They have not failed, they have just found ways that won't work; A study of factors that influence the failure process of startups
Jong, E.M. de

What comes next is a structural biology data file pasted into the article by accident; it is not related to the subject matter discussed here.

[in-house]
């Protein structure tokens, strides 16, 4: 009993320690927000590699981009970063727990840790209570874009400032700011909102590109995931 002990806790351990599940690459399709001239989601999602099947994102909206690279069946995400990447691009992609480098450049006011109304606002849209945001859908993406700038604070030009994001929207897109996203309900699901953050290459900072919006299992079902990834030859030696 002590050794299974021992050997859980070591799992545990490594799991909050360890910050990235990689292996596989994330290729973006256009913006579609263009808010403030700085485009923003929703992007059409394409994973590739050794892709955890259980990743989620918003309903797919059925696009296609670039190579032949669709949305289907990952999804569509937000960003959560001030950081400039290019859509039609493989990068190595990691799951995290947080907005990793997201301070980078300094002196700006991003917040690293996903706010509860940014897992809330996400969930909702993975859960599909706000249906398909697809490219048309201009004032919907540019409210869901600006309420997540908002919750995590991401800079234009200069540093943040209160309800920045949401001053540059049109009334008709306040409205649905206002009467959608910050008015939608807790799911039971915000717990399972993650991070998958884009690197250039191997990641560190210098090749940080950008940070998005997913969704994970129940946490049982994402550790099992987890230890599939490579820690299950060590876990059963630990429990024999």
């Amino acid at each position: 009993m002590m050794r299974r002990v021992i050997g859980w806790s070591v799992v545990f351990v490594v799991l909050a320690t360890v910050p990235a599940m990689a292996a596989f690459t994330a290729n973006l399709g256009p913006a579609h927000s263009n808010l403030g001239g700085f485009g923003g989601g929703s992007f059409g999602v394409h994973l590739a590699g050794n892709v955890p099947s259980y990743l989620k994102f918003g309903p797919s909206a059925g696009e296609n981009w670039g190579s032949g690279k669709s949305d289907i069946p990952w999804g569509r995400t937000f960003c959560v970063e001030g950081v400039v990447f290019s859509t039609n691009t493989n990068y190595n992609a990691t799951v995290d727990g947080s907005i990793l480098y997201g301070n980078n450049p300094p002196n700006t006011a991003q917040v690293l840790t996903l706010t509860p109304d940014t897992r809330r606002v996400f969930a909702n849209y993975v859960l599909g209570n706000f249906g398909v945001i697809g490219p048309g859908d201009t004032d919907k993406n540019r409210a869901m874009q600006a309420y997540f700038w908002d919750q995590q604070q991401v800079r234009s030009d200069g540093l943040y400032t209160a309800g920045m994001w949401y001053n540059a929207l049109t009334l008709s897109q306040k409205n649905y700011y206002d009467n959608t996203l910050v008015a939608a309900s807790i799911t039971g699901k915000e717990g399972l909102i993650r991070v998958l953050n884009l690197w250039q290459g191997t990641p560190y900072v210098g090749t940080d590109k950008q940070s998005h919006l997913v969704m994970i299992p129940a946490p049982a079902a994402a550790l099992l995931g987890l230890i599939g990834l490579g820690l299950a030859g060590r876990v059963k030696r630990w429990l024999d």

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Startups contribute to economic development and are important initiators of innovation. The literature that identifies factors which stimulate the development of startups, is fragmented and controversial. In addition, the absence of sufficient studies into factors leading to startup failure is of particular concern. This is remarkable, considering the high failure rate of startups. To contribute to the understanding of startup failure, this thesis studies failure factors and its influence on the failure process of startups located in The Netherlands. In order to study this, an integrative framework with failure factors is established based on literature, which addressed the fragmentation and the controversial literature. A database that of the Dutch Chamber of Commerce that includes factors that explain cessation was used to search for failure factors beyond the factors included in the integrative framework. No additional factors were found, but some of the factors in the framework were confirmed by the database. The main research consisted of 21 interviews with founders which resulted in insights in the frequency of failure factors, what can trigger failure factors and how failure factors can lead to failure of startups. This brought more understanding to the failure process. To provide additional information and context to these results, five startup experts have been interviewed. The 25 failure factors that have resulted from this study, have been clustered into the categories product, market, financial resources, strategy, founder(s)/team, culture in sector and external influences. Different failure factors contributed to different extents to the failure process. Failure factors in the category founder(s)/team occurred most and had the strongest impact on the failure process. On average the failure process was influenced by seven failure factors, the factors varied per case. The factors are interwoven and influence each other. Patterns and causality among factors are diverse and most factors are not bound to a certain phase of development of the startup. The high number of factors contributing per case and the diversity of these factors, results in a high variety of sets of factors contributing to failure, which shows the high amount of paths to failure. This shows the high complexity of the failure process of startups.